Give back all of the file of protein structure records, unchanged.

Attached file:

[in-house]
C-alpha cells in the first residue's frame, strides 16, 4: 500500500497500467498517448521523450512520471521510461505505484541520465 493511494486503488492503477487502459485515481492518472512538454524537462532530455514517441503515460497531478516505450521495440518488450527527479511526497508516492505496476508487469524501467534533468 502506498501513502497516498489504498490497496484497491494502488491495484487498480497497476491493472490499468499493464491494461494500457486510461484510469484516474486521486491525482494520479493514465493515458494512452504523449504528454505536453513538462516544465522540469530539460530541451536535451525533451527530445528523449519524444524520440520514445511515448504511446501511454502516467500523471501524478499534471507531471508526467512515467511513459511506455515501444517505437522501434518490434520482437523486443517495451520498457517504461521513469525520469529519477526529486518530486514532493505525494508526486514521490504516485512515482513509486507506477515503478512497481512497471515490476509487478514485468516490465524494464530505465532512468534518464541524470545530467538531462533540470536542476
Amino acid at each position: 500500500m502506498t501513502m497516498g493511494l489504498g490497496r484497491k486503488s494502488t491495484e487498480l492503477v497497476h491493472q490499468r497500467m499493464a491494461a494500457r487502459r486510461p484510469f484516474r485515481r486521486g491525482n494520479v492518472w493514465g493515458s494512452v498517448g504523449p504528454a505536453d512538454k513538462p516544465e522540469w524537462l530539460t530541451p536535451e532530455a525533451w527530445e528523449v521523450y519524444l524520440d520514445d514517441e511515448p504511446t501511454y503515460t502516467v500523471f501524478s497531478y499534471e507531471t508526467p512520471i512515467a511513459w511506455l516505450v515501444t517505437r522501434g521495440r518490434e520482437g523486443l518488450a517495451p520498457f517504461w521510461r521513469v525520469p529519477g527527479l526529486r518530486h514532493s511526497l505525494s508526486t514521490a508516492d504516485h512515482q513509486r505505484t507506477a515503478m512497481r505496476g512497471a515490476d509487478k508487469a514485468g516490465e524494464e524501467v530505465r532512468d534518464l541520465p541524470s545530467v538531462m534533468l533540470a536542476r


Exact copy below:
[in-house]
C-alpha cells in the first residue's frame, strides 16, 4: 500500500497500467498517448521523450512520471521510461505505484541520465 493511494486503488492503477487502459485515481492518472512538454524537462532530455514517441503515460497531478516505450521495440518488450527527479511526497508516492505496476508487469524501467534533468 502506498501513502497516498489504498490497496484497491494502488491495484487498480497497476491493472490499468499493464491494461494500457486510461484510469484516474486521486491525482494520479493514465493515458494512452504523449504528454505536453513538462516544465522540469530539460530541451536535451525533451527530445528523449519524444524520440520514445511515448504511446501511454502516467500523471501524478499534471507531471508526467512515467511513459511506455515501444517505437522501434518490434520482437523486443517495451520498457517504461521513469525520469529519477526529486518530486514532493505525494508526486514521490504516485512515482513509486507506477515503478512497481512497471515490476509487478514485468516490465524494464530505465532512468534518464541524470545530467538531462533540470536542476
Amino acid at each position: 500500500m502506498t501513502m497516498g493511494l489504498g490497496r484497491k486503488s494502488t491495484e487498480l492503477v497497476h491493472q490499468r497500467m499493464a491494461a494500457r487502459r486510461p484510469f484516474r485515481r486521486g491525482n494520479v492518472w493514465g493515458s494512452v498517448g504523449p504528454a505536453d512538454k513538462p516544465e522540469w524537462l530539460t530541451p536535451e532530455a525533451w527530445e528523449v521523450y519524444l524520440d520514445d514517441e511515448p504511446t501511454y503515460t502516467v500523471f501524478s497531478y499534471e507531471t508526467p512520471i512515467a511513459w511506455l516505450v515501444t517505437r522501434g521495440r518490434e520482437g523486443l518488450a517495451p520498457f517504461w521510461r521513469v525520469p529519477g527527479l526529486r518530486h514532493s511526497l505525494s508526486t514521490a508516492d504516485h512515482q513509486r505505484t507506477a515503478m512497481r505496476g512497471a515490476d509487478k508487469a514485468g516490465e524494464e524501467v530505465r532512468d534518464l541520465p541524470s545530467v538531462m534533468l533540470a536542476r